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Vale’s Coal mine in Mozambique: overdevelopment and social reorientation

Ethnographic research shows some of the dynamics and dilemmas that occurred in Moatize, Mozambique, due to a development project carried out by Brazilian firm Vale
Vale’s Coal mine in Mozambique: overdevelopment and social reorientation

Children fishing on the banks of the Rovúbuè river - Photo: Anselmo Panse Chizenga

First published: June 24th, 2021

By Thiago Sória

From corn to coal, the village of Moatize, in Mozambique, has had its way of life remodeled due to the inauguration of a coal mine by the Brazilian firm Vale. Field researches conducted by Mozambican professor Anselmo Panse Chizenga for his Master's and PhD research at the Sociology Graduate Program at UFRGS show the ways of living prior to the arrival of the company cannot coexist with the new ways of existence and of social dynamics brought about by the implementation of the Vale mining company's development project, and this situation leads to a series of challenges to the mining project.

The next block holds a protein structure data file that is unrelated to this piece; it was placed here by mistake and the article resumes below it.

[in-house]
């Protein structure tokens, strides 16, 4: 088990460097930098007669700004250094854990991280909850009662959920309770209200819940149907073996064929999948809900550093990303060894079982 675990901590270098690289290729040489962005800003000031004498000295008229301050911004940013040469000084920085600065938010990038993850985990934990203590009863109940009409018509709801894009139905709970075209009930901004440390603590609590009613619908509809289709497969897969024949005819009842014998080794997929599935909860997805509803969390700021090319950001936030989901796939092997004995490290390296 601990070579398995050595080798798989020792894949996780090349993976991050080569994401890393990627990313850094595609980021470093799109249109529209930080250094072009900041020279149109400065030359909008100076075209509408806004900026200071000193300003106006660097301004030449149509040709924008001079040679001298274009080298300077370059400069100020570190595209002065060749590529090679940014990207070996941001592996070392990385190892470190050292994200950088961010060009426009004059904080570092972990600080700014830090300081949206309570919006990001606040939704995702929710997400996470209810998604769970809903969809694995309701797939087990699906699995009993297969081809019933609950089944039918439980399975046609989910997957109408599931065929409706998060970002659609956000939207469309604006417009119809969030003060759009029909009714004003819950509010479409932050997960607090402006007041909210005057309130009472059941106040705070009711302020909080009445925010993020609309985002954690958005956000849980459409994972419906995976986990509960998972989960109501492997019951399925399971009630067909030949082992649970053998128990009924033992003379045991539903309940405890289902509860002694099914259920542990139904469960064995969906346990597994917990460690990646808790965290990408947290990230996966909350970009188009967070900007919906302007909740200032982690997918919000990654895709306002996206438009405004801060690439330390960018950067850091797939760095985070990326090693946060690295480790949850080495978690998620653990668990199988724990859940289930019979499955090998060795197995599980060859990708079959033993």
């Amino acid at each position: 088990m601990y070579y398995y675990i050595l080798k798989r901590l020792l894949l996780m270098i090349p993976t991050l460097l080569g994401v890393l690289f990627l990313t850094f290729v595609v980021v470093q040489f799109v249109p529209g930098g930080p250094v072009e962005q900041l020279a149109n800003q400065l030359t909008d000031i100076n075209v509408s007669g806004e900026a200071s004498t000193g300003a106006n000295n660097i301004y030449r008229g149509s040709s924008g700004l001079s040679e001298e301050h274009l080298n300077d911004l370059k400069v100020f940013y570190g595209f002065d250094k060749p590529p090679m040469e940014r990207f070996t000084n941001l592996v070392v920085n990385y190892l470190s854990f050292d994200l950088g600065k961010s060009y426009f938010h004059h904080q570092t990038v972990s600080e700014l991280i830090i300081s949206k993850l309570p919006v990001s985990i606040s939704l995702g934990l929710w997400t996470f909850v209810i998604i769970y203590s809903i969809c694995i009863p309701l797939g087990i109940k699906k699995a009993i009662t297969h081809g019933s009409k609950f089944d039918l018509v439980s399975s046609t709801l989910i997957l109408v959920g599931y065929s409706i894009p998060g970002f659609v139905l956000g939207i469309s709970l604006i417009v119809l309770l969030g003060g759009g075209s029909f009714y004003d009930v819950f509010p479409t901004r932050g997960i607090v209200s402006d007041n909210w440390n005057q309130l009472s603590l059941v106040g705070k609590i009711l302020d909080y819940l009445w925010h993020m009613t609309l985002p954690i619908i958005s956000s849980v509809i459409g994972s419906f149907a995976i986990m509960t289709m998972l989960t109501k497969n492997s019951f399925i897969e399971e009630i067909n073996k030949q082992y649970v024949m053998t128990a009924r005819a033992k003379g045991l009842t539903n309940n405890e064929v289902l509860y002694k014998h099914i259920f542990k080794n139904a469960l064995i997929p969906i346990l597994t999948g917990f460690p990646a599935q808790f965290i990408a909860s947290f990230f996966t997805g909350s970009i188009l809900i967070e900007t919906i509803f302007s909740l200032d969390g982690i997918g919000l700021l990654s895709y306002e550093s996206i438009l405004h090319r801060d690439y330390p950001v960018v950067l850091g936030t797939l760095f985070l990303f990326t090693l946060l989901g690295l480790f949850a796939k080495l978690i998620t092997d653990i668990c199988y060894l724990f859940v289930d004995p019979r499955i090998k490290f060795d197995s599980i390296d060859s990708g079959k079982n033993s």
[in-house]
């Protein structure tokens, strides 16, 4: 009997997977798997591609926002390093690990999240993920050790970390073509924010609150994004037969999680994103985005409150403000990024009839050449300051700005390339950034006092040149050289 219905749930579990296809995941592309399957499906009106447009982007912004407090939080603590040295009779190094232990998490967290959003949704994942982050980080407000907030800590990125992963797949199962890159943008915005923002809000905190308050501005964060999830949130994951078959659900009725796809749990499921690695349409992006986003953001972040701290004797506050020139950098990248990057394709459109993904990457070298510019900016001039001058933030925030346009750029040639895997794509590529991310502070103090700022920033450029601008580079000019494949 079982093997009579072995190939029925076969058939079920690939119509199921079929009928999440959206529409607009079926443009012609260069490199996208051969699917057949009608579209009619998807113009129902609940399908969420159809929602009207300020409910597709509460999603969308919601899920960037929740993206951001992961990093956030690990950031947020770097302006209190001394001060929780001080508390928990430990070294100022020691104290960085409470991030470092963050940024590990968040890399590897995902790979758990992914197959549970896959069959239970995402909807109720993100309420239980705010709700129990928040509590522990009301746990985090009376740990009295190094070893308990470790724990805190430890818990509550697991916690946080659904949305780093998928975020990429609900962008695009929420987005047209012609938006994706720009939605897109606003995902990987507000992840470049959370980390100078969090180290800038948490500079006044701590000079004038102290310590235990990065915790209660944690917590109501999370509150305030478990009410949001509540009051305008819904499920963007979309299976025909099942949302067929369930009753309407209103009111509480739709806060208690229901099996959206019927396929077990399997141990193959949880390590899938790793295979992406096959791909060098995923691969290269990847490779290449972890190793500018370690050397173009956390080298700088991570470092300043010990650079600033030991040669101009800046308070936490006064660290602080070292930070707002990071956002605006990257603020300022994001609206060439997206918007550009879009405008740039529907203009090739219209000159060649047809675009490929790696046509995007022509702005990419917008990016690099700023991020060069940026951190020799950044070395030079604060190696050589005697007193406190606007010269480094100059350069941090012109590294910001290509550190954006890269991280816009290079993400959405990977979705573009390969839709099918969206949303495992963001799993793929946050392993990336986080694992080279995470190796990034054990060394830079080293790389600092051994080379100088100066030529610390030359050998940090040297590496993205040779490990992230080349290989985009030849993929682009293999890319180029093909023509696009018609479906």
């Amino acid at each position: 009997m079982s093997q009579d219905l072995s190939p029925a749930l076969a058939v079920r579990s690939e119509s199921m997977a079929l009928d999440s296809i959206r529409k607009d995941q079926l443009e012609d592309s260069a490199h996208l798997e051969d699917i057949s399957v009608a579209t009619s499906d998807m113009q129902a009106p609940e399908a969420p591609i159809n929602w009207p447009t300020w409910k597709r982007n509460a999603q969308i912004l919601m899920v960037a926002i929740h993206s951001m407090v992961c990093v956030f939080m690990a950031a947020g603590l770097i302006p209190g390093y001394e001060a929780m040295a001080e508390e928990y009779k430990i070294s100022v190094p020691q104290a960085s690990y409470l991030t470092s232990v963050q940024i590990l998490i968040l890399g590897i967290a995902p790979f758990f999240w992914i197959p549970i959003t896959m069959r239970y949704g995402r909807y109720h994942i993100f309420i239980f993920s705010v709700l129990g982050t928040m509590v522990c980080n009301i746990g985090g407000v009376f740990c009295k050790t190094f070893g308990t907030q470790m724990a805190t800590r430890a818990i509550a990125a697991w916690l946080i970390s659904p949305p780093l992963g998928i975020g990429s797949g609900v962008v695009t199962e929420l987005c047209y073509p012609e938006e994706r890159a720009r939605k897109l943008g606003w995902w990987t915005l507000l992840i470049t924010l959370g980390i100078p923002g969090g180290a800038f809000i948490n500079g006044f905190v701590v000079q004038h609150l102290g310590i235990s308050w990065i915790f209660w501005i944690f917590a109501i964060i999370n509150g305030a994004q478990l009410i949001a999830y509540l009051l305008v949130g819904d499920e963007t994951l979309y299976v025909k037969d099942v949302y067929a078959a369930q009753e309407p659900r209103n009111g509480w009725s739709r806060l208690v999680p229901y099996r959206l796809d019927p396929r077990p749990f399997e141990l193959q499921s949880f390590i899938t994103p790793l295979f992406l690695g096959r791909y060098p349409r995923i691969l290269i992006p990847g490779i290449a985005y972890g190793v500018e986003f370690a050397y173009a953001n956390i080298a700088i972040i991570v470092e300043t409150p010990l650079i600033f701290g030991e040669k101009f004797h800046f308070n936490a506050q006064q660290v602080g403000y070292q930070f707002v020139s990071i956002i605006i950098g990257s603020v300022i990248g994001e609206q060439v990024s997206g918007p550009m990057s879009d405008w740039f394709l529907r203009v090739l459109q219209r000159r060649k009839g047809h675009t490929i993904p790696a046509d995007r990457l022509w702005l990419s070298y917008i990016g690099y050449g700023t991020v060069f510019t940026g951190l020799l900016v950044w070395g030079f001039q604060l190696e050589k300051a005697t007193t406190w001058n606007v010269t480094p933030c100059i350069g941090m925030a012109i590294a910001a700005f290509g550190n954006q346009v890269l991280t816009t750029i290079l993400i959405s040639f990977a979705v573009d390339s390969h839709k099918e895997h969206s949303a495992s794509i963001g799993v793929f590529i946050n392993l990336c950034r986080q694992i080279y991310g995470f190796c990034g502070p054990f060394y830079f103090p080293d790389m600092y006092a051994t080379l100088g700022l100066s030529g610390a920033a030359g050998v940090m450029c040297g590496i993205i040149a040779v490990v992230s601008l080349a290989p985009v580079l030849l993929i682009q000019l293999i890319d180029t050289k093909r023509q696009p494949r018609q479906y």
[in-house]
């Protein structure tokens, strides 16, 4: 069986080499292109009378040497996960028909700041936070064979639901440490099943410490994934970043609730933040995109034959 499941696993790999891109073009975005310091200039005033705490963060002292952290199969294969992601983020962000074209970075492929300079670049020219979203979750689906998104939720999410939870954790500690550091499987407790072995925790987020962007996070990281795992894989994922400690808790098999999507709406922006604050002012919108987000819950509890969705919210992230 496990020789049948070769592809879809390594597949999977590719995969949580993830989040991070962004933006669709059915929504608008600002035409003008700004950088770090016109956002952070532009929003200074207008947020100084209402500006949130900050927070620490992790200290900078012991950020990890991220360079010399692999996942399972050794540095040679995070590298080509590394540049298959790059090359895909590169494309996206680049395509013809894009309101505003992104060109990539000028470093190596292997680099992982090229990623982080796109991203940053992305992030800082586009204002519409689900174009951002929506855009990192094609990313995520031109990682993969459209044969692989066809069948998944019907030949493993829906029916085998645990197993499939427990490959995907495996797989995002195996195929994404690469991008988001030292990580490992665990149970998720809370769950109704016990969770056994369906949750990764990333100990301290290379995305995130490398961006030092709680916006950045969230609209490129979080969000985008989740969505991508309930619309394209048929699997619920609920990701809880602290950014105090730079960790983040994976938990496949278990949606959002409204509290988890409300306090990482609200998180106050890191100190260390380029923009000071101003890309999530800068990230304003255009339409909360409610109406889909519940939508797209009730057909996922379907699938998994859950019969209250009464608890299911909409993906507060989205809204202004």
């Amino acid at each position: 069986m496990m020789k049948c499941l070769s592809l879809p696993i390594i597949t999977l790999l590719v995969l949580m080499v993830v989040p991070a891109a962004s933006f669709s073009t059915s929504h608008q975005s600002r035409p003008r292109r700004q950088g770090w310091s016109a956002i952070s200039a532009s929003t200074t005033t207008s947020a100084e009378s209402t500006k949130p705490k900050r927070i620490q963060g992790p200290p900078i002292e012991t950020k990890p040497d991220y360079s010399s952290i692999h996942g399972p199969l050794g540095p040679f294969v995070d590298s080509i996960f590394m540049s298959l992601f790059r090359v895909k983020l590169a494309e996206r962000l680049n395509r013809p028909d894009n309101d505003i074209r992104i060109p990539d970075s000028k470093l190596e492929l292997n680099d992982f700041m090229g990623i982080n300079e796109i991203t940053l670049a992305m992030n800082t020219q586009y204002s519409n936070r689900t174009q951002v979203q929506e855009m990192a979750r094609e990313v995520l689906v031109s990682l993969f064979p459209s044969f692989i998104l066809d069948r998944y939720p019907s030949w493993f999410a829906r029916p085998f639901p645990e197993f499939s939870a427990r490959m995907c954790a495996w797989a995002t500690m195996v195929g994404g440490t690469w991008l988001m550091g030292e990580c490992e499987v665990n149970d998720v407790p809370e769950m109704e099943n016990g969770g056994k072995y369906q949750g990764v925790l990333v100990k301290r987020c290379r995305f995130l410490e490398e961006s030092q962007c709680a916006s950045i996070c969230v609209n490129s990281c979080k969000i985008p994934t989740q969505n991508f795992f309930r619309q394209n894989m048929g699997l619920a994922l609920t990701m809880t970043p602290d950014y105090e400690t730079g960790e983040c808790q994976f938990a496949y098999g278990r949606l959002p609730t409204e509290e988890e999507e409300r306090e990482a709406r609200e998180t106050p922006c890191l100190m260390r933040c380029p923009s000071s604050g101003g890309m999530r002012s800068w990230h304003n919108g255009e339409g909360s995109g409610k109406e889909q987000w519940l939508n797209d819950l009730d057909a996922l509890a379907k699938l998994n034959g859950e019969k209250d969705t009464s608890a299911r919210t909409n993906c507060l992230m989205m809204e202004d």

In 2015, Anselmo was in the region for his master's research Mineração e conflito ambiental: disputas em torno da implantação do megaprojeto da Vale na bacia carbonífera de Moatize, Moçambique (Mining and environmental conflict: disputes over the implementation of Vale's megaproject in the Moatize coal basin, Mozambique) and analyzed the dynamics of conflicts surrounding the installation of the coal mining project by the Brazilian firm Vale. During his PhD studies, the researcher returned to Moatize in 2018, and, from March to July, he carried out an ethnographic study to identify the operationalization strategies of the mining project and its contestation. The result of this study is the thesis “Os mundos que o “desenvolvimento” (des)integra: dinâmicas do lugar induzidas pela mineração da empresa VALE S. A. em Moatize, Moçambique” (“The worlds “development” (dis)integrates: dynamics of place induced by Brazilian firm VALE S.A.’s mining in Moatize, Mozambique”), defended in 2020, under the guidance of Professor Jalcione Pereira de Almeida. The doctoral thesis unveils the paradox of the “overdevelopment” caused by the multinational in the village by means of introduction and induction of new practices which eliminate the former ways of living of that community.